On Monday it was Glenns birthday. We had originally planned to go to Melbourne to do some photography but the stormy weather had other plans. We didn’t fancy going to the zoo and botanical gardens in drizzly weather so chose to stick around Geelong.
Glenn, however, decided that the day was conspiring against him and didn’t see the point in going anyway. I persuaded him to go. We had a bit of a tiff where I told him that he was choosing to be in a funky mood and he could still have a good day if he wanted. We decided to walk to Queens Park bridge so he could try to photography the baby honey eaters.
He had a lot more success then I did when it came to getting photos. The tripod helped, as did the fact we were there mid afternoon. He was fascinated at how the act of feeding was over with so quickly. There would be nothing for a long period and you had to be so quick to get the action shot. It was such a challenge, but he did really well.
I think they were close to fledging. One of them was moving about on a branch next to the nest. The parents were working so hard.
The birding past Queens Park bridge was pretty uneventful. No kingfishers this time, nor the elusive crested shrike tit. Glenn had an opportunity to practice photographing red rumps once we got to the golf course.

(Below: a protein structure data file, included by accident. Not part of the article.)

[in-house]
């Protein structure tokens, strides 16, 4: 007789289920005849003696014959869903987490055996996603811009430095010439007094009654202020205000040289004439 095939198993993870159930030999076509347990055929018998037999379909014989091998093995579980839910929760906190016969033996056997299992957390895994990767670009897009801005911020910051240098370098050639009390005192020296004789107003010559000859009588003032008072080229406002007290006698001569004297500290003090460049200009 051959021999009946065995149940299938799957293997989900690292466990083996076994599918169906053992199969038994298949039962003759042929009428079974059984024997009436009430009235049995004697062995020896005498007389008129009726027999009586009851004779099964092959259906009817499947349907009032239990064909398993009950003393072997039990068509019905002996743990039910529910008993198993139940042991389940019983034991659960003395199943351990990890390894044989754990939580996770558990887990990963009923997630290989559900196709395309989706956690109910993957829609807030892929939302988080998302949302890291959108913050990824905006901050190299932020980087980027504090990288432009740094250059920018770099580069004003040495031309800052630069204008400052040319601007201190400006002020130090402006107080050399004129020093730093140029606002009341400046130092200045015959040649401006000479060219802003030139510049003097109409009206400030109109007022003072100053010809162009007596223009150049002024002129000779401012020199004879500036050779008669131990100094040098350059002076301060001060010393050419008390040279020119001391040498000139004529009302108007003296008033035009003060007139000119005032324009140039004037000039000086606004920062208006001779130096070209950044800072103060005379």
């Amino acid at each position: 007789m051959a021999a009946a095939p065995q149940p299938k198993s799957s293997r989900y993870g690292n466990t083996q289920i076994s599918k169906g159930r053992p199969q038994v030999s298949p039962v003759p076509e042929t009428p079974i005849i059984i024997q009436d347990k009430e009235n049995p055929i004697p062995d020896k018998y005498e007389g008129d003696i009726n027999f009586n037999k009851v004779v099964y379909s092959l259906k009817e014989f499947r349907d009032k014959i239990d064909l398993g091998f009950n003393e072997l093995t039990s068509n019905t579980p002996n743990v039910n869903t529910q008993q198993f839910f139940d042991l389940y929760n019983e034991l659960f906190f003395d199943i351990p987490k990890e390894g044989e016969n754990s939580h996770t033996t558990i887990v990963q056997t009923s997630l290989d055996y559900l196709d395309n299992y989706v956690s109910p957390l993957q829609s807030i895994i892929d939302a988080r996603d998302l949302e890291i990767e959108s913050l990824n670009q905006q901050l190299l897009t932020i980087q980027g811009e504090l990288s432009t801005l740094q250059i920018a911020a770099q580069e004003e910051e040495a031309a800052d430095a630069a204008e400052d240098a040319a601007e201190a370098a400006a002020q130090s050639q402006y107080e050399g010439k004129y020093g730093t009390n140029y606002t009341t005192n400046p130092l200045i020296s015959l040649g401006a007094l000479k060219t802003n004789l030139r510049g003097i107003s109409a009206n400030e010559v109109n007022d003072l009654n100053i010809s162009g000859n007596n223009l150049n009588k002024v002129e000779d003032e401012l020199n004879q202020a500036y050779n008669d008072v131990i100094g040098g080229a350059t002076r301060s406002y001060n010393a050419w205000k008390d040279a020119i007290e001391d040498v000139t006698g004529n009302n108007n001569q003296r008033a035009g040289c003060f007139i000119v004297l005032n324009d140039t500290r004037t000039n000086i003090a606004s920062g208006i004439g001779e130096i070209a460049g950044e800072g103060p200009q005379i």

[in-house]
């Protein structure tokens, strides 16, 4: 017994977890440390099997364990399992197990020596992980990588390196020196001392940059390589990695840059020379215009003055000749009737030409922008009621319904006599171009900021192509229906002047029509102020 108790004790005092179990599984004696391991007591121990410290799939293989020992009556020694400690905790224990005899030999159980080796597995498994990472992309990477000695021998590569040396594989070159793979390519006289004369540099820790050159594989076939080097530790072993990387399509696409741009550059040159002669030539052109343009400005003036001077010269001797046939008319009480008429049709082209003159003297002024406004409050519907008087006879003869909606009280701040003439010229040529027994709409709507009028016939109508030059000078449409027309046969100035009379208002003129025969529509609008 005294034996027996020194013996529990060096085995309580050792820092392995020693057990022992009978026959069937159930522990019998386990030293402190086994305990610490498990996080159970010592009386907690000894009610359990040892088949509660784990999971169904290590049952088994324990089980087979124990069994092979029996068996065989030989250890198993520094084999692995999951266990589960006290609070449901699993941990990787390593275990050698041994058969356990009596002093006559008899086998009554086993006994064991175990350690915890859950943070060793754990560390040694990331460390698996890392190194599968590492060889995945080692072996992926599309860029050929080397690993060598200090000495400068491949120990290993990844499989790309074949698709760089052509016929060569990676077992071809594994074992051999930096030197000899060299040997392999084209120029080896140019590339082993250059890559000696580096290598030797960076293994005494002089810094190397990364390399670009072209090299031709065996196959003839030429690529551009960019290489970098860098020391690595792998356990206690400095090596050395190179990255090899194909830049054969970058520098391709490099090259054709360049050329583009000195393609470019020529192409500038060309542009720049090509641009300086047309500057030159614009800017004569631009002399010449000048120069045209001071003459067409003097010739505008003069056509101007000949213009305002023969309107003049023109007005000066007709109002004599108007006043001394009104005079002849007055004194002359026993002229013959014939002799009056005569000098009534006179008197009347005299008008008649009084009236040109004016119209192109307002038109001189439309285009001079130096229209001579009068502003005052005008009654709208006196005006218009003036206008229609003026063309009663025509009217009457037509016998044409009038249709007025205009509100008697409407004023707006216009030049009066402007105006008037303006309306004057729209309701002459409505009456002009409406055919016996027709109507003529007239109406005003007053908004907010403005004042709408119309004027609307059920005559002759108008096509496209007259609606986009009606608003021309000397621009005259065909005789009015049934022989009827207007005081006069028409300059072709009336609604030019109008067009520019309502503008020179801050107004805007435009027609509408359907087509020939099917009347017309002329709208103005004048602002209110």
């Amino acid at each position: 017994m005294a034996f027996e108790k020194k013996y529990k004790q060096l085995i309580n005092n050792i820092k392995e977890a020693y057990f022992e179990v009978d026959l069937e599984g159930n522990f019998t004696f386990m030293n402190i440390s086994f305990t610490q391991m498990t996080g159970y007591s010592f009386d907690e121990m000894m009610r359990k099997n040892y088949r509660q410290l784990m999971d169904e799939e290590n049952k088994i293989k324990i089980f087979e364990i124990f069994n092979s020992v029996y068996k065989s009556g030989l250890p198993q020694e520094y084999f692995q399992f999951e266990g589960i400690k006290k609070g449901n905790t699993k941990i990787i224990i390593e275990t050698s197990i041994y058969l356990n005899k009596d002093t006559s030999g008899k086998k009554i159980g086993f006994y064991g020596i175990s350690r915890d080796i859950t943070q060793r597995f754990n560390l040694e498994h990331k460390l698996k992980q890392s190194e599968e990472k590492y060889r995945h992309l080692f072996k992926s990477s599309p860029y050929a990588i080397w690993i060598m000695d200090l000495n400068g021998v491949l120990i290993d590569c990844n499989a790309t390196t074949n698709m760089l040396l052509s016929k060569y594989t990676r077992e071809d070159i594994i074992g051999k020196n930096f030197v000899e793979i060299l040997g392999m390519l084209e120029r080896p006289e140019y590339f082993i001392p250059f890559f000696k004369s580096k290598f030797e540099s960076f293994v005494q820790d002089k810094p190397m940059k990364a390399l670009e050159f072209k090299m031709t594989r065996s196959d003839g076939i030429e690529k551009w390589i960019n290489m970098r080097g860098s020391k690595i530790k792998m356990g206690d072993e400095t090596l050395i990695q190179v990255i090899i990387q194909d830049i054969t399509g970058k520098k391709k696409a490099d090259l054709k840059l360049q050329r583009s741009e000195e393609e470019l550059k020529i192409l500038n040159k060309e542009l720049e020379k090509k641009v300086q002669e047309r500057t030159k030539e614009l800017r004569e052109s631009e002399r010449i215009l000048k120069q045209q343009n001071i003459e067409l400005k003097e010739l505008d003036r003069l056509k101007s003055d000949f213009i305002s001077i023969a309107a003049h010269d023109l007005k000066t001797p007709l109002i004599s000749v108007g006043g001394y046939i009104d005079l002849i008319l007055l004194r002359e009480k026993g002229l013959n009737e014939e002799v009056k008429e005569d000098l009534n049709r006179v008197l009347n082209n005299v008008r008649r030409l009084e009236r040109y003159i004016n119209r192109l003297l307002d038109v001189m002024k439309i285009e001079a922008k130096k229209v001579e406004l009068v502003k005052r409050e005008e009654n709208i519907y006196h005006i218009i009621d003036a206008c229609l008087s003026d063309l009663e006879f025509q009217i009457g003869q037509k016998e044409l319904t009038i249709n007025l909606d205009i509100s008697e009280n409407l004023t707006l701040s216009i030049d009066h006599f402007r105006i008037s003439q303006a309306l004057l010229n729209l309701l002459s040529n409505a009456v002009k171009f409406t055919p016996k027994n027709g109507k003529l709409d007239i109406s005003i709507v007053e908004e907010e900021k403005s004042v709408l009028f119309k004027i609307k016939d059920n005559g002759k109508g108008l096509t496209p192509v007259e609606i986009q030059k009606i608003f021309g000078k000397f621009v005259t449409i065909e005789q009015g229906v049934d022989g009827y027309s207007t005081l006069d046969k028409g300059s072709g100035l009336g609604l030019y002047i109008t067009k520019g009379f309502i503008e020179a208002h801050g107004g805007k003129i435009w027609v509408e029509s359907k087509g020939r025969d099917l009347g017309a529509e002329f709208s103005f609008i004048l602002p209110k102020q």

A facebook contact had observed a night heron in the area. Another Facebook friend had gotten some great photos of a heron feeding. I wanted Glenn to try to get some more photos of herons.
The feeding photos weren’t great, but the wind helped make the photographs more interesting. Glenn said he thought there was three herons in the area.
I’m proud of how Glenn is able to ID birds now. He asked if a darter was a type of cormorant. I said no and handed him my field guide. I asked him to point out the differences in the birds. “Oh, they are shaped differently and the beak isn’t hooked.” He then looked further down the page and pointed at the black cormorants. “These are the ones we saw. I recognize the wings.”
I didn’t intend for Glenn to get as nerdy as he has, but I like how he now understands the importance of knowing how the bird will behave. His photography has improved so much as a result.
I told Glenn about how bad my agoraphobia has gotten and how much I’m struggling. He said “you enjoy birdwatching, don’t you?” and I told him that all trips were a struggle. He’s encouraged me to back to the doctor so…. we’ll see what happens. Also will be moving over the next few months. Will really miss the area – but will be happy to be close to a different bus line!
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